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Harinder Seera 🇭🇲 for AWS Community Builders

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Overcoming Butterflies

 "...His palms are sweaty, knees weak, arms are heavy
         There's vomit on his sweater already, mom's spaghetti
        He's nervous, but on the surface, he looks calm and ready..." 
                       - Eminem (from Lose Yourself song)

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I have a little experience in public speaking, primarily in person. I only do one or two public speaking engagements yearly, but I do virtual speaking more often. Whenever I have to speak in public, I get nervous, and my palms become sweaty, my knees weak, and my arms heavy - just like in the lyrics of Eminem's song "Lose Yourself." I start having butterflies in my stomach.

In this post, I want to share my experience presenting at the AWS Community Summit in Thailand last year. I presented to over 120 people from different countries and was surprised to find myself feeling relaxed. Looking back and thinking about it now, a few things helped me. Some of them were intentional, and others were not.

I hope this post will inspire you to take the risk of public speaking, and hopefully, you can leverage some of the things I outlined below to help you deliver your speech in person.

  • Practice, practice, practice! - Each talk was allotted 20 minutes. As a speaker, I needed to rehearse my speech and enhance my delivery to stay within the given time. I made it a daily routine to practice my speech early in the morning, multiple times in front of the mirror while timing myself. With each run-through, I aimed to improve my delivery. I found that structuring my slides in a clear and concise way helped me to stay on track during the actual talk. Practicing multiple times meant that my words flowed naturally without hesitation when it came time to speak.

  • Meet And Greet - On the first day of our arrival, we had a welcome dinner for all the attendees. During dinner, I took the opportunity to converse with as many people as possible. This was not intentional. Looking back, the act of meeting as many people as possible transformed my scary 'public' speaking into a more natural, relaxed 'personal' speaking. It was as if I was talking to my friends. I also had the opportunity to explore the city with other attendees, which helped me become more comfortable around them.

  • Rehearsal Opportunity - As a speaker, I was allowed to rehearse my speech early in the morning in an empty room. This allowed me to check my slide deck and ensure it would appear correctly on the screen. This opportunity also helped me get a feel for the room and visualize myself on stage, all while avoiding the anxiety that comes with having a crowd of people watching. I didn't want to find myself in a situation where I was unable to use the clicker properly in front of an audience.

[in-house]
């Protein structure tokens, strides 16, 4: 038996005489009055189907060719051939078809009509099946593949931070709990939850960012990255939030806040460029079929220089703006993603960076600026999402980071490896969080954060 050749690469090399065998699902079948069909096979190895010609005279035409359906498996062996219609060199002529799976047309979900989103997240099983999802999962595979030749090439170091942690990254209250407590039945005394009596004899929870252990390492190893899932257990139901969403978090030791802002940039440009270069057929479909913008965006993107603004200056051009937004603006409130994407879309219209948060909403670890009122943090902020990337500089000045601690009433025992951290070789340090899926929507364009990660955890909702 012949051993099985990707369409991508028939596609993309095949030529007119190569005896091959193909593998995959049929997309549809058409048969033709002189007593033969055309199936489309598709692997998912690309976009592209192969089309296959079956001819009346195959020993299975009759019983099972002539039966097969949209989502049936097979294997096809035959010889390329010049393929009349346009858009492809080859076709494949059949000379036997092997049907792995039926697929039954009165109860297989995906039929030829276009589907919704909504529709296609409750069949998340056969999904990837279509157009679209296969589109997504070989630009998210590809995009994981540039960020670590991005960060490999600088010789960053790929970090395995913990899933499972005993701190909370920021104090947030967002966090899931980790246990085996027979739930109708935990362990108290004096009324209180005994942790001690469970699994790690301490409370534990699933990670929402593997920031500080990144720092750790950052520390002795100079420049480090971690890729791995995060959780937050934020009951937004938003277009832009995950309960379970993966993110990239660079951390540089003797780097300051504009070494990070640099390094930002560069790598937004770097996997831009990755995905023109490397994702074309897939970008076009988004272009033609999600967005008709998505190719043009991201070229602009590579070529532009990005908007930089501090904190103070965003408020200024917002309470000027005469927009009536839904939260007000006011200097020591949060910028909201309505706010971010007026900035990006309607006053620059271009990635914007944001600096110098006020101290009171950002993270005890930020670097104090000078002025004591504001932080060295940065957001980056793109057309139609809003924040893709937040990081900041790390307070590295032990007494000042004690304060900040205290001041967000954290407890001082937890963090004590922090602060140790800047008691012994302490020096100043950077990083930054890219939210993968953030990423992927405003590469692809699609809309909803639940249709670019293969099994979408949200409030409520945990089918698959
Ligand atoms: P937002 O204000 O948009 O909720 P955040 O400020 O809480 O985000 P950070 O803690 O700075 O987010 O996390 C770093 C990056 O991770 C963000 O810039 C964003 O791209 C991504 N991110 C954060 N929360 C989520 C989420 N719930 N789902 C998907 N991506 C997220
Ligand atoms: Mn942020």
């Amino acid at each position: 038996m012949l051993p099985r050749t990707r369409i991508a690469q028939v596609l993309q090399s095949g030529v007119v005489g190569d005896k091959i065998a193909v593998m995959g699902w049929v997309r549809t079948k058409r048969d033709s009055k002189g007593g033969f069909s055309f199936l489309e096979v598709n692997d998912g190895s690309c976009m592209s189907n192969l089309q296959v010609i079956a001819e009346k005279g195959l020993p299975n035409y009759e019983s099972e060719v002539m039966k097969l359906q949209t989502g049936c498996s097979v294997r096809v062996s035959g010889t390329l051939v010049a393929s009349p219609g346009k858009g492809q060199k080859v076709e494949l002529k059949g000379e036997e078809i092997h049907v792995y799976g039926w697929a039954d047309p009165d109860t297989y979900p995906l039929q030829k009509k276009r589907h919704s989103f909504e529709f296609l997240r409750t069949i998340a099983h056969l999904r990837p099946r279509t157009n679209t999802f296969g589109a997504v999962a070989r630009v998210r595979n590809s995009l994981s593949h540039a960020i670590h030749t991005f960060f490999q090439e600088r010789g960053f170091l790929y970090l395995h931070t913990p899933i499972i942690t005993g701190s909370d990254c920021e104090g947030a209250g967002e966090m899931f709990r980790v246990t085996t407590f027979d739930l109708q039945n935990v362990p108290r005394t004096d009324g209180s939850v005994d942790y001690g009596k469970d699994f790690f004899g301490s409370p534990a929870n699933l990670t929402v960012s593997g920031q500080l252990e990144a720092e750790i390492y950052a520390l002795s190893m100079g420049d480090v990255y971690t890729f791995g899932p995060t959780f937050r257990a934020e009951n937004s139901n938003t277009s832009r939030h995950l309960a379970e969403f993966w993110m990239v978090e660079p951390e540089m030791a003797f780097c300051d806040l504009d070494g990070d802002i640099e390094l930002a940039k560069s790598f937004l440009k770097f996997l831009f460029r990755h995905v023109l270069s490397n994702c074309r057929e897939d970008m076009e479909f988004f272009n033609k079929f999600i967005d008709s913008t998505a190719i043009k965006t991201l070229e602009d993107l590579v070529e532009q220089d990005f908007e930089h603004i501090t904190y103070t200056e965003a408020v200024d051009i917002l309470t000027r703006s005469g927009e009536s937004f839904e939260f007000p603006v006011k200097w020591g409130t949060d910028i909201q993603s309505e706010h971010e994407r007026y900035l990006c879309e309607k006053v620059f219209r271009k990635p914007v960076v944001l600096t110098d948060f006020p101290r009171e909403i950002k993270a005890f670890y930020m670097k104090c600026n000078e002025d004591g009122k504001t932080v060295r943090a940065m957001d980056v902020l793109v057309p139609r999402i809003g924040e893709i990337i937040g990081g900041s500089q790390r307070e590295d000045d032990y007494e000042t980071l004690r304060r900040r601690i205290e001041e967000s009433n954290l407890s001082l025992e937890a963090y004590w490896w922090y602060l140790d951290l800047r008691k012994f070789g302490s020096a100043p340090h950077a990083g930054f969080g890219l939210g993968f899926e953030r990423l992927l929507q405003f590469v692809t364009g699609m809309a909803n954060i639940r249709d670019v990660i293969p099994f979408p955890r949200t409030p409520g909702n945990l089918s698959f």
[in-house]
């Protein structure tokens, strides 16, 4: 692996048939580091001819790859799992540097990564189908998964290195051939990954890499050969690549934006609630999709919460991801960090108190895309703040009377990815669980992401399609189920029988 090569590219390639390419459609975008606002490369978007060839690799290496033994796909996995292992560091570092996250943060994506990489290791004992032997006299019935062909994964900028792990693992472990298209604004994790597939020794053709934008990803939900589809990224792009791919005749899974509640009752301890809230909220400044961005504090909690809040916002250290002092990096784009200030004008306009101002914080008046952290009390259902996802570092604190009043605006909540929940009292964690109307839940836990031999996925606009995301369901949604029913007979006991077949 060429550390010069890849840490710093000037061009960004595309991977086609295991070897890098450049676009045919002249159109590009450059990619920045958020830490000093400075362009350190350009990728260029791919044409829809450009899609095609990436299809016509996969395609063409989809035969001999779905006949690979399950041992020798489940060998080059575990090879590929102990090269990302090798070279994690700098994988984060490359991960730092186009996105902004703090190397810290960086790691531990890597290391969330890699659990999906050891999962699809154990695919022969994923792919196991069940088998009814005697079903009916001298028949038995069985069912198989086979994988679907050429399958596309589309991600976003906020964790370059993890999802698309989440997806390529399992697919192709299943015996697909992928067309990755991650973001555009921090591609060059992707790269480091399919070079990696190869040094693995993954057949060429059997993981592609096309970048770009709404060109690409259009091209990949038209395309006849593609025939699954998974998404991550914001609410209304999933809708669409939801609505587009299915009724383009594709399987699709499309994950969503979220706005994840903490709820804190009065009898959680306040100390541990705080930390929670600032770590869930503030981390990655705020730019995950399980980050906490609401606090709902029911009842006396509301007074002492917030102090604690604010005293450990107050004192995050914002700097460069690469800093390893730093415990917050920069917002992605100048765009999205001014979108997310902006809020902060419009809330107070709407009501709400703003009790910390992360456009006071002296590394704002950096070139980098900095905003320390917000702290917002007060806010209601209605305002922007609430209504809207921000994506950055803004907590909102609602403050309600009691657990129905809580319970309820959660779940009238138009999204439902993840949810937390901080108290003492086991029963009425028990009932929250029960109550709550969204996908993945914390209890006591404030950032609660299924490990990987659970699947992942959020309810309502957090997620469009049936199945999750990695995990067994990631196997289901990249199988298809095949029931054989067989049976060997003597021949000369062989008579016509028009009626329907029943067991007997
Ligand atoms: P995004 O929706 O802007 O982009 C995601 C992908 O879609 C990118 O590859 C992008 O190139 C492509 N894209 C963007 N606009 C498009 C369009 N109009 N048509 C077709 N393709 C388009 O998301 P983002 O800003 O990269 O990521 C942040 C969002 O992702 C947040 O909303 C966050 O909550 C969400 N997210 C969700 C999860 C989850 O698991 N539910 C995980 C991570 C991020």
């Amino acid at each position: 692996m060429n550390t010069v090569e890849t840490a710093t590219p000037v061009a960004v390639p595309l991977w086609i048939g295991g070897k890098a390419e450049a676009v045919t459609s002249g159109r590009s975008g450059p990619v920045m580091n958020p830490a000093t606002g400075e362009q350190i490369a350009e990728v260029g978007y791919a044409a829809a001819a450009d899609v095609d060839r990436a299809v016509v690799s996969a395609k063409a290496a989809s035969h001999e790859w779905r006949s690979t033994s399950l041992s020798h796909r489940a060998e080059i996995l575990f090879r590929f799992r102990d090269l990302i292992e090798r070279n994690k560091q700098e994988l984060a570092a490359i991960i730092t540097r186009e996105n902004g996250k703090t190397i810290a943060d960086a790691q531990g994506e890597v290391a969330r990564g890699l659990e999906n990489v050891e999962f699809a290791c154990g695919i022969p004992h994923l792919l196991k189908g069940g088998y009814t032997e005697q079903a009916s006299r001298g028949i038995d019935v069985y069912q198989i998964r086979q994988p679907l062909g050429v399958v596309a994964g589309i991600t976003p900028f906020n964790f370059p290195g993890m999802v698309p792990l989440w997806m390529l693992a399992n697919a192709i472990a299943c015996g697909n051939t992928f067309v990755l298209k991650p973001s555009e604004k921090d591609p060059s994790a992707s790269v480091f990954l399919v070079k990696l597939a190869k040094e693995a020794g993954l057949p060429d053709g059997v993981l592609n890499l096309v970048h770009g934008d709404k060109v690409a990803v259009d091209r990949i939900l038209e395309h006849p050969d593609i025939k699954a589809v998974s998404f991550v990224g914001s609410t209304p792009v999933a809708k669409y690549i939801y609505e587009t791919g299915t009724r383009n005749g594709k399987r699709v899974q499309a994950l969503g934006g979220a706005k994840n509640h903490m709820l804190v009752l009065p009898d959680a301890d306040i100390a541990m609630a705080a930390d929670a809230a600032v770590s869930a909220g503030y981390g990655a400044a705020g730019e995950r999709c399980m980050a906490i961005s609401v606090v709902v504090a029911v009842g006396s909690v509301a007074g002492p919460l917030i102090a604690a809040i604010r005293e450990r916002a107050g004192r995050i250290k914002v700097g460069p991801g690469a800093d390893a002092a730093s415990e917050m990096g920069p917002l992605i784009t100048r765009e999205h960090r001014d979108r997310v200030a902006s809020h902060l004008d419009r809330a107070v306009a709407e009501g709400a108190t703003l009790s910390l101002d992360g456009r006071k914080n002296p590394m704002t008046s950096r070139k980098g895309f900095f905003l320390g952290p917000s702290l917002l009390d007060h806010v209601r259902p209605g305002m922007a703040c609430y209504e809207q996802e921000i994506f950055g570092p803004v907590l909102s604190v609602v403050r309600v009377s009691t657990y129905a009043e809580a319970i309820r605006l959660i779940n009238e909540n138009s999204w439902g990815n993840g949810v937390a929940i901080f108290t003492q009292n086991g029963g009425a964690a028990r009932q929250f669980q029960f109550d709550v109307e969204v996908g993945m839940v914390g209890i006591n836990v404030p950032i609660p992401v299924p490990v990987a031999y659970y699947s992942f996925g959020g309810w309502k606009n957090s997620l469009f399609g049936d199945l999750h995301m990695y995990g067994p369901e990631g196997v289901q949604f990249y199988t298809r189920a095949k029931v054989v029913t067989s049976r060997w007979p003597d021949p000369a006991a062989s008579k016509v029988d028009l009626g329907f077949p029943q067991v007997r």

• Eating light - I was scheduled to give a talk on the last day of the summit, after lunch. To ensure that I gave the best talk possible, I decided to follow the advice of several articles and avoid eating a large meal beforehand. I found that eating light helped me stay focused and prevented my vocal cords from being affected by any beverages I consumed. At the same time, I made sure not to skip a meal entirely, as I didn't want my stomach to start rumbling during my talk. Overall, it was a wise decision to eat light.

  • Arriving Early - I arrived early in the room where I was scheduled to speak after lunch. The room was quiet and empty as the audience was still having lunch. This allowed me to get on the stage again and feel the space. Moreover, I had a chance to speak with the AWS team, who were assisting all the speakers and ensuring that the event went smoothly. Talking with them helped me feel more confident and relaxed. They reassured me that I would be alright, and I just had to get on the stage and enjoy the moment.

  • Starting With A Story - Starting my talk with a story turned out to be incredibly helpful, especially during the first few minutes when I was trying to gain control of my nerves. Although I still felt a little anxious, it wasn't to the extent that I started shaking or forgetting what I needed to say. Additionally, it helped grab audience attention after lunch.

  • Having an Anchor - During my presentation, I ensured that I established a connection with the audience by making eye contact. However, I found myself looking back at the table where my friends from Australia and New Zealand were seated, as they were my anchor point to calm my nerves. Despite making eye contact with everyone in the room, I regularly looked at their table to help myself feel at ease.

  • "Blue Screen Of Death" And Just Breath - It's important to remember that even the most successful people experience setbacks. For example, Bill Gates famously experienced the Blue Screen of Death. So, instead of being hard on myself, I asked myself, "What could potentially go wrong?" Remember that even if I messed up, the world will keep spinning and I will still get another opportunity. There will always be a next time to do better, so take comfort in that.

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I have had multiple chances to speak in front of the public ever since. With each opportunity, I observed a significant improvement in my skills and a growing ability to reflect on areas that require further growth.

Final Thoughts

If someone like me, who is usually shy at public speaking, can do it, you can do it, too. Don't be afraid to try it, as it may not be as scary as you think. I am going to end the post with...

"...You only get one shot, do not miss your chance to blow.
       This opportunity comes once in a lifetime..." 
             - Eminem (from Lose Yourself song)

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